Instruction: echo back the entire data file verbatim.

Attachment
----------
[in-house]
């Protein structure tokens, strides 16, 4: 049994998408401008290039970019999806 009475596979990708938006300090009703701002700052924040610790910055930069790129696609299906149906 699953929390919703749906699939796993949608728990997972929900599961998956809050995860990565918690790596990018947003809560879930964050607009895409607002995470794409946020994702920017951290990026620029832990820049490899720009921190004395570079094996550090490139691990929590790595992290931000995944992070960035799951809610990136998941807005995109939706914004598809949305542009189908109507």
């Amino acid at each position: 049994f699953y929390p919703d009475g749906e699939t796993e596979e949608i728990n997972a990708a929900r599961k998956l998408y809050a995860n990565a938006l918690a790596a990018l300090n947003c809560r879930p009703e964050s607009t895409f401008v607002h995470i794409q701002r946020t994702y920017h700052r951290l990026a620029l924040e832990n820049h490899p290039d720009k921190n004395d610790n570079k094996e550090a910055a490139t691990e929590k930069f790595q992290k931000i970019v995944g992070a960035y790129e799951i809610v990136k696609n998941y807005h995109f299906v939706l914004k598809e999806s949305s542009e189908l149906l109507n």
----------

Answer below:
[in-house]
């Protein structure tokens, strides 16, 4: 049994998408401008290039970019999806 009475596979990708938006300090009703701002700052924040610790910055930069790129696609299906149906 699953929390919703749906699939796993949608728990997972929900599961998956809050995860990565918690790596990018947003809560879930964050607009895409607002995470794409946020994702920017951290990026620029832990820049490899720009921190004395570079094996550090490139691990929590790595992290931000995944992070960035799951809610990136998941807005995109939706914004598809949305542009189908109507």
């Amino acid at each position: 049994f699953y929390p919703d009475g749906e699939t796993e596979e949608i728990n997972a990708a929900r599961k998956l998408y809050a995860n990565a938006l918690a790596a990018l300090n947003c809560r879930p009703e964050s607009t895409f401008v607002h995470i794409q701002r946020t994702y920017h700052r951290l990026a620029l924040e832990n820049h490899p290039d720009k921190n004395d610790n570079k094996e550090a910055a490139t691990e929590k930069f790595q992290k931000i970019v995944g992070a960035y790129e799951i809610v990136k696609n998941y807005h995109f299906v939706l914004k598809e999806s949305s542009e189908l149906l109507n």